The socialization of search moves forward at a rapid pace. Google has aligned itself with Twitter; and Facebook with Bing, in medieval times you might say the battle lines have been drawn. The rationale behind this “fight” is that the average searcher wants their results to reflect what their friends and contacts found relevant and useful. Therefore a search combined with a social function is critical. Twitter and some of their viral business successes prove that we can all be capable of latching on to the same whim or fancy as other people. When you think about the success of business networking and how referrals are such a huge new customer resource for most local business it’s an obvious benefit. Online reviews are critical for business success and so it all makes sense. Whether we want every result we ever receive from an online search tainted with our acquaintances views remains to be seen. We will all see as it evolves. For now though it makes perfect sense, so where is search?
Social search is now part of the Google Algorithm. To benefit from social search, currently you need to be logged into your Google account. When you are, you will see search results that are impacted by your friends and online contacts. The content you might see will include web information they have shared and blogs they have created. You might also see images they have shared and find the profiles of people you know from Twitter below the results. The +1 button is also an extension; meaning you will also see results which have been recommended by people in your social circle. For now all of this is only available if you are signed into Google. This seems to signal the launch of Google Me (the proposed Google social network platform) shortly.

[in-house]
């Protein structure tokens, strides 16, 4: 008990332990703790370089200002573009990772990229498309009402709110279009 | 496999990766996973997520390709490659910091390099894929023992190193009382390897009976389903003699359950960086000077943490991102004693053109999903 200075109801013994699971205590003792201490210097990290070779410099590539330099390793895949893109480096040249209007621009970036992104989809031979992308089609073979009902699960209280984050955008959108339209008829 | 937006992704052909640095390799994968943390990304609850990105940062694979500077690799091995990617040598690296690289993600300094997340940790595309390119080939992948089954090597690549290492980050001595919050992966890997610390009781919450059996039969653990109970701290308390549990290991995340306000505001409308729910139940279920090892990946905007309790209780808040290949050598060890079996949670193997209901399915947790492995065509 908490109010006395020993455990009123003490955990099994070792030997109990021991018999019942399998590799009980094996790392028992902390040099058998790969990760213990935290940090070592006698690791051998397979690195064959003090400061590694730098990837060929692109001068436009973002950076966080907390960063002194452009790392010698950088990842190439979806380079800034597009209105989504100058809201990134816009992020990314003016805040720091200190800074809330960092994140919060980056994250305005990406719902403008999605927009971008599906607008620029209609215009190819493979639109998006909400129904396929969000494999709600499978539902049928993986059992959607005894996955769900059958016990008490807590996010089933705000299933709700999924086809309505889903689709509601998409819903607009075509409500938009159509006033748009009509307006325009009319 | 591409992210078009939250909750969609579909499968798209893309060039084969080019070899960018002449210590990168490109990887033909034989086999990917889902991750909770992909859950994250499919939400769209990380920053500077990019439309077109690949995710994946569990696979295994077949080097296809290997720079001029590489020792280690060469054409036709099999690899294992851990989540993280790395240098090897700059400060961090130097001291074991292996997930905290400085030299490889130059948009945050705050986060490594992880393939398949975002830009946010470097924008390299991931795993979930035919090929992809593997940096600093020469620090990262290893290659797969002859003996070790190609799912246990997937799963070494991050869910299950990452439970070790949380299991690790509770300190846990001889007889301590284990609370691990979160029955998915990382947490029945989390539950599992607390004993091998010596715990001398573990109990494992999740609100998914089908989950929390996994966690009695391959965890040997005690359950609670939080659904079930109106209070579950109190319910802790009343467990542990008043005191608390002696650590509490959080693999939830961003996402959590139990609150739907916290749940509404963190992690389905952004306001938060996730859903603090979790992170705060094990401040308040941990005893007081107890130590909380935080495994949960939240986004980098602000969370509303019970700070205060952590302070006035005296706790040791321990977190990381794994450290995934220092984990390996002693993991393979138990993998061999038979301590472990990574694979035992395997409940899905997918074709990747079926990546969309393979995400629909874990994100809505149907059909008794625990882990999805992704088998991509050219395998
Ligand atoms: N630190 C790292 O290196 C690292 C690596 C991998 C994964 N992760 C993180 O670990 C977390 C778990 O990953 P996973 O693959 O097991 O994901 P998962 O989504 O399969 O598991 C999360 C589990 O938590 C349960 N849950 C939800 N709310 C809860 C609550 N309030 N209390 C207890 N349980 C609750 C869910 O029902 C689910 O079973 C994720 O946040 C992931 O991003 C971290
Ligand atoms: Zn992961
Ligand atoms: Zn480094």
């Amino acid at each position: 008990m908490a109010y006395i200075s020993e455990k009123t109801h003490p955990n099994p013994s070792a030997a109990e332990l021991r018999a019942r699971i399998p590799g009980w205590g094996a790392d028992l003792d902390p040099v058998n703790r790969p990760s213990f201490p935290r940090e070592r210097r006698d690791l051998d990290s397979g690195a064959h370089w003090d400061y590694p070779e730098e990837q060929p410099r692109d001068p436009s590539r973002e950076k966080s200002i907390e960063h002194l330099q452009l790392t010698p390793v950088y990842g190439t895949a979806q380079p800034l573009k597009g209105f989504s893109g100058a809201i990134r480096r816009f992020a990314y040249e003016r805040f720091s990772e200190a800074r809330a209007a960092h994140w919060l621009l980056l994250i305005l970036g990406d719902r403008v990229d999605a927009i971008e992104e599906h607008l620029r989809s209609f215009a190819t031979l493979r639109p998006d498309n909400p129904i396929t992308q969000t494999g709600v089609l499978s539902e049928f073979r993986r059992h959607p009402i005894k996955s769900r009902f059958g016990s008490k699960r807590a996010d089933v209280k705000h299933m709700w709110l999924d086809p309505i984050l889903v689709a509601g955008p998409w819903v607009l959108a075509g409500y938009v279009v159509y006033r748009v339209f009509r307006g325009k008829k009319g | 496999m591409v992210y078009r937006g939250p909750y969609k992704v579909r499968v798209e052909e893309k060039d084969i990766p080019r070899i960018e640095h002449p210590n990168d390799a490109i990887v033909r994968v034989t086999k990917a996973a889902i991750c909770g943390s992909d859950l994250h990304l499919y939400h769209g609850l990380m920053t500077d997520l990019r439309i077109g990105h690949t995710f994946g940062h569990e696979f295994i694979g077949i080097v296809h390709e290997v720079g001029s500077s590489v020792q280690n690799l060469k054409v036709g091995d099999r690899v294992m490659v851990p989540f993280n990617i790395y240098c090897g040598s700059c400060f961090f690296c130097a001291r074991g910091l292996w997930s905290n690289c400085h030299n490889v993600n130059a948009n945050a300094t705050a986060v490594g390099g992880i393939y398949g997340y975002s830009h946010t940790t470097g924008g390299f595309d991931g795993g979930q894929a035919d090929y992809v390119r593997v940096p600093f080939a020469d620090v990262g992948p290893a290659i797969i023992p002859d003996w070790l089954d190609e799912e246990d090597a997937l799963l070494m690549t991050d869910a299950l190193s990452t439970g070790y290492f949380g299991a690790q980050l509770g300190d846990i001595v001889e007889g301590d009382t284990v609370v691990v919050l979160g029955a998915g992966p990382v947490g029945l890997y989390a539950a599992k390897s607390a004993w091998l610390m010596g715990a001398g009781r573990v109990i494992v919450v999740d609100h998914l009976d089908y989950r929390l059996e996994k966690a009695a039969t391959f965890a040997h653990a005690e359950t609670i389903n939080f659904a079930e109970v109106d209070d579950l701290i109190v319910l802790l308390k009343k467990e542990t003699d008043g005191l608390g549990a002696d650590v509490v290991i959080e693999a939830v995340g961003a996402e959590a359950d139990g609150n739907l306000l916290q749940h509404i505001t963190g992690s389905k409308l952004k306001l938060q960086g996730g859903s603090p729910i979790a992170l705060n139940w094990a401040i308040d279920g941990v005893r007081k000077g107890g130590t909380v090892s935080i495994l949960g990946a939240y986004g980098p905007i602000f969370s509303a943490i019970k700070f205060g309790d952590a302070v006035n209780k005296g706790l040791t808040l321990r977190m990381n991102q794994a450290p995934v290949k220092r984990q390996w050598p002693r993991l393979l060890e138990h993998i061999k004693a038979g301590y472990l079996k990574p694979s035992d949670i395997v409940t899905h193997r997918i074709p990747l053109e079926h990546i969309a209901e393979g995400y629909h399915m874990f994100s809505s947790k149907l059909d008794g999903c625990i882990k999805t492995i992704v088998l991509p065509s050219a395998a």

Facebook Open Graph
Open graph is Facebook’s foray into search first announced in 2010 and now rolling out. They stopped development of the “share” button and focussed on the “like”. The “like” button will – Post to a users news feed that they ‘Like’ specific content along with a link back to the content. Also allows sites to push updates to those users who have ‘Liked’ their content. Posts to a users news feed that they ‘Like’ specific content along with a link back to the content which has been liked. This allows sites to push updates to users who have ‘Liked’ their content. Open graph allows Facebook “likes” to be part of the search index and not just for Bing. Likes are starting to gain momentum on traditional link-back algorithms as a search ranking strategy. “Likes” maybe more important than links within a couple of years.
Business and Social Media
There is probably not a business owner or CEO out their who has not been confronted with a question regarding whether her business should utilize Social Media as part of their branding and marketing campaigns. For those who have still to leave the fence; now would seem to be the time.